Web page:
The attacks were stopped by inundations, the fleet and the small Dutch army. It's kind of typical for Louis that when the Dutch proposed peace he made such outrageous demands that the Dutch decided to fight on. Slowly the Spanish, the emperor and other nations swung sides and France had to fight against a coalition. At the 1678 peace of Nijmegen the Dutch made an advantageous peace for themselves by not giving up any territory and regaining the favorable 1664 tariff. The Spanish paid the price by losing Franche Comté and a large strip of the Spanish Netherlands.

6.2.4 The Reunions

After the peace of Nijmegen France instituted a number of courts that had to prove that certain territories had belonged to France (or one of the territories of France). By their verdicts these territories were then reunited to France. Of course this was a mere judicial operetta before French troops marched in. For the taking of the free city of Strasbourg in 1681 Louis did not even order its performance.

The reunion policy made clear that Louis was no longer just aiming at the Spanish Netherlands, but aimed at the whole left bank of the Rhine. Apart from the conquest of Strassburg the courts bluntly annexed a Rhineland territory that belonged to Sweden and a territory that belonged to the Duke of Würtemberg. Louis was thus well on his way in annexing large chunks of territory without having to fight for it.

On 14 July 1683 the Turks had started the Siege of Vienna. On 1 September 1683 Louis invaded the Spanish Netherlands and started to besiege Luxemburg. Louis counted on a Turkish victory that would crush the emperor and depose him. Louis would then have the opportunity to march on Vienna, to save Christendom and have himself proclaimed emperor. Events then took a very different turn than he had expected with the Imperial and Polish armies routing the Turks at the Kahlenberg on September 12 1683, raising the prestige of the emperor to unprecedented heights.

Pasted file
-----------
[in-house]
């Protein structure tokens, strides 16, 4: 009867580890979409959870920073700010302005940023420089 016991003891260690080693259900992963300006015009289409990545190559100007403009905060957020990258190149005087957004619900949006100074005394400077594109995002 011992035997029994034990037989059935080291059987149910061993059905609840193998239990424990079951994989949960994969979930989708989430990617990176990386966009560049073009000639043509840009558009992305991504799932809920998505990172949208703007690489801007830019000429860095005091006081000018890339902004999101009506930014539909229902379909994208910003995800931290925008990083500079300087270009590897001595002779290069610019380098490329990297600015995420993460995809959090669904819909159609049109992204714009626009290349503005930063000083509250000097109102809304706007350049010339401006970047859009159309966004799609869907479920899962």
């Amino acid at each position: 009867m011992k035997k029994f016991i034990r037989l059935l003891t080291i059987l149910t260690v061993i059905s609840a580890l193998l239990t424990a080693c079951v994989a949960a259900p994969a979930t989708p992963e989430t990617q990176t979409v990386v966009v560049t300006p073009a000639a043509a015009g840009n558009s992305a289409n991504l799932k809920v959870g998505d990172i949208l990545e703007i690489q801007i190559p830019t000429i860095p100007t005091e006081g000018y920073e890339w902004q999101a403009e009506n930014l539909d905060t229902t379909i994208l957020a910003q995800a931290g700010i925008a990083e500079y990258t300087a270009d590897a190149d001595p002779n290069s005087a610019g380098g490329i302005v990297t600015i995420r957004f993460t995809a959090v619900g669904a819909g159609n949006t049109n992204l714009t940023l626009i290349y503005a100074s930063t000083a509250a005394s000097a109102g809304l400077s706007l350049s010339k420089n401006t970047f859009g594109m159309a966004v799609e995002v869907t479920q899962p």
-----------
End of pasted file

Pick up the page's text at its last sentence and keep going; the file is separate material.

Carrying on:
Louis then offered a 20 year truce on the basis of the Status Quo, which was signed in Regensburg in August 1684. By the truce France continued to occupy the Reunion territories and gained Luxembourg, but left its (unofficial) Turkish ally to fight for itself. This truce gave Louis a lot of advantages because most of the reunions became French permanently. The disadvantage was that the emperor got a free hand against the Turks and secured his easter flank by conquering parts of Hungary.

6.2.5 The Nine Years War

After the truce of Regenburg in August 1684 Louis revoked the edict of Nantes in 1685. It led to the massive flight of French Protestants and not only hurt the French economy, but also antagonized the whole of protestant Europe. Louis' claim for a part of the Palatinate at the death of the elector palatine in 1685 did not immediately lead to open war, but did lead to the formation of the Leaque of Augsburg in 1686 between the Elector Palatine, the Elector of Bavaria, the Emperor, three Reichskreitsen, and the kings of Spain and Sweden on account of their imperial fiefs. Prussia made a defensive alliance with emperor.